The Two Child Limit on Tax Credits in NI  Open to Challenge

Laura Banks

01 December 2017


Controversial changes to Child Tax Credits introduced in April 2017 are having an impact of some of our society’s most vulnerable.

We have set out below a brief introduction to the new ‘2 child limit’ on Tax Credits and advice on how to challenge it. 


What is the ‘'two child limit’?

Child Tax Credits are available to parents who are both in and out of work and serve to “top up” those with low incomes and make work pay.   

The original aim of Child Tax Credits was to tackle child poverty.  Prior to April 2017, there had been no limit on the number of children that could be claimed for. The new ‘two child’ limit is a rule restricting parents from claiming Tax Credits for any more than 2 children. After 6th April 2017, any third or subsequent child born will no longer be eligible to receive support, subject to limited exemptions.

One such exemption is where a claimant can show an additional child was conceived through non-consensual sex. This has become known as “the rape clause” and requires a claimant to disclose and prove that she has been raped in order for the child to be supported.

Who is affected by this change?

All claimants whose third and subsequent children are born on or after 6th April 2017 are affected by the new limit.  In fact, The Guardian reported that a child born on 6th April 2017 would be approximately £50,000 worse off throughout their life than a child born on 5th April 2017.  

It has been estimated that throughout the UK, 250,000 children will be forced into poverty by 2020 as a result of this rule. Northern Ireland families are larger than they are in Great Britain, so the policy will have a disproportionate impact on child poverty here. The Children’s Society has estimated that 33,000 families in Northern Ireland will be affected, and 63% of working families will have less income as a result.  

Many faith leaders have condemned the policy stating that it is “fundamentally anti- family” and “anti-Christian”. Some have even suggested that it may cause increased abortions; while those who are opposed to abortion for moral or religious reasons may be disproportionately affected.  A coalition of the UK’s biggest churches have spoken out about the policy and expressed concern for children of parents who are bereaved or fleeing domestic violence.  The policy may affect families of certain faiths more, such as Roman Catholics and Orthodox Jews who traditionally have larger families.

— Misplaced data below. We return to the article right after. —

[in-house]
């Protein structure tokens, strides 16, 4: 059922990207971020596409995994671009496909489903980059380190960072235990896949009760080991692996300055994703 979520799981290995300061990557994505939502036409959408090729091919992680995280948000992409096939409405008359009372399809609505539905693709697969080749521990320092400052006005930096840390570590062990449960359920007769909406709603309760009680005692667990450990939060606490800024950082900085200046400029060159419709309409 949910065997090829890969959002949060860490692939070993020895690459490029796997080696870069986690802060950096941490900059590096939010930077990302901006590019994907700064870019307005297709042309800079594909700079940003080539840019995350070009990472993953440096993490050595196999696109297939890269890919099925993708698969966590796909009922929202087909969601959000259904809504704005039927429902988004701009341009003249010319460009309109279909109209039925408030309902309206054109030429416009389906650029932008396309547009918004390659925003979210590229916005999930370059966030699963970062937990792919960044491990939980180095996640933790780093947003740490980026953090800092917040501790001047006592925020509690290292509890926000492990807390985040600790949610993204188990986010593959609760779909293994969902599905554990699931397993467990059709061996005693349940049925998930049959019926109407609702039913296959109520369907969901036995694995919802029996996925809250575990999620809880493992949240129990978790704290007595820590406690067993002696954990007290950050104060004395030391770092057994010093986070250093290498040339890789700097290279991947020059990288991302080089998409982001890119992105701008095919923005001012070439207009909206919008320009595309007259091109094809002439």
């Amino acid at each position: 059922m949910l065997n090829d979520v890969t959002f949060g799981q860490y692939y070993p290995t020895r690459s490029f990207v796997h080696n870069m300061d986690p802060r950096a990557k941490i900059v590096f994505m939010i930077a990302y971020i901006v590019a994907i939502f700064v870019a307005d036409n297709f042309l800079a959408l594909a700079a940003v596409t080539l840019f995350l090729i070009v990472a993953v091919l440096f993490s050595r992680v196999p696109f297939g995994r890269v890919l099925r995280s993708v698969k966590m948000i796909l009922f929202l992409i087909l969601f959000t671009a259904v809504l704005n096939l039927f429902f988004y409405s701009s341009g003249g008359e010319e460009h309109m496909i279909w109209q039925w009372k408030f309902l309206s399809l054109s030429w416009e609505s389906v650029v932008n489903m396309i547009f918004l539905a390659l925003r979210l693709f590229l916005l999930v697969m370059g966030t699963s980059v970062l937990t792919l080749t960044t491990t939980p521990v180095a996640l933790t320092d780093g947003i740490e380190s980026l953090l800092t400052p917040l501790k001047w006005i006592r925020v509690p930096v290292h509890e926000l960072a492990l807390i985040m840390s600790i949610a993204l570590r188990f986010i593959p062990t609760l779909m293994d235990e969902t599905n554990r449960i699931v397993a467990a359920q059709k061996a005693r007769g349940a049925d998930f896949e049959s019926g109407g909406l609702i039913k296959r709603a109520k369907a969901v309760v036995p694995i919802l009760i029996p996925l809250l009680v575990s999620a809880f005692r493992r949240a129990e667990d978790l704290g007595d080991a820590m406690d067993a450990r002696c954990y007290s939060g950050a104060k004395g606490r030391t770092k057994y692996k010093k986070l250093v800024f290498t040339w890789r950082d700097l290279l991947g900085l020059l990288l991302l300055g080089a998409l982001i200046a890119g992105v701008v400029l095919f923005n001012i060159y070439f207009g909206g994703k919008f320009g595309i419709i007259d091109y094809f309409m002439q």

There are concerns that lone parents may also be disproportionately affected, as will those who have adopted children or taken on children as a kinship carer before having a child of their own as their own child will then not qualify.

There has been widespread condemnation and concern about the damaging impact the “rape clause” will have on victims of rape and their children. There are particular repercussions in Northern Ireland where it is an offence not to report a crime to the police. Many Human Rights and Women’s groups have criticised the policy which they say could criminalise women and any 3rd party involved such as social workers and health professionals as well as impoverish children.  Women’s Aid have said that the policy will re-traumatise women, force them to a choice between poverty or stigmatising their child and exacerbate the complex problems already faced by victims of rape.

Women’s groups have also expressed concern about numerous aspects of the “coercion or control” exemption. This means third or subsequent children conceived as a result of a controlling and coercive relationships fall within an exempt group, however for this exception to apply, the claimant needs to confirm she is no longer living with the alleged perpetrator. It has been said that forcing women to leave such a relationship could have incredibly dangerous consequences, particularly whilst they are pregnant or with a new baby. The exemption has attracted criticism generally because the many complexities of controlling and coercive relationships and how difficult and damaging it may be to prove this.

Financial insecurity is itself a barrier to leaving an abusive partner and the two-child limit has been widely criticised by organisations such as Women’s Aid.

All of the above represent potential human rights breaches and may also give rise to possible discrimination claims.

What action can be taken?

In the first instance, your decision can be challenged by asking the Department for Communities to look at your decision again.  This is known as a “mandatory reconsideration”.  The Child Poverty Action Group have produced a template which can be adapted

You should contact an Advice Centre or solicitor if you require help with this process. If you are still unhappy, you should obtain legal advice on whether you could challenge the decision through the Courts.

There have been many recent cases in Great Britain where aspects of welfare reform have been successfully overturned by the Courts.  Due to the particular issues affecting claimants in Northern Ireland, cases should be brought locally to provide clarity on and hopefully changes to, how the law is applied here.

At Francis Hanna & Co , we are experienced in Social Security Law and can assist and advice you in this complicated area.  As many benefits claimants will be eligible for Legal Aid, you may be able to access legal advice at no cost to you for any advice given. It is possible to bring a case anonymously and any contact with our offices will be treated in strictest confidence.

Should you require further information, advice or assistance, please contact Laura Banks at or call our office on 028 9024 3901.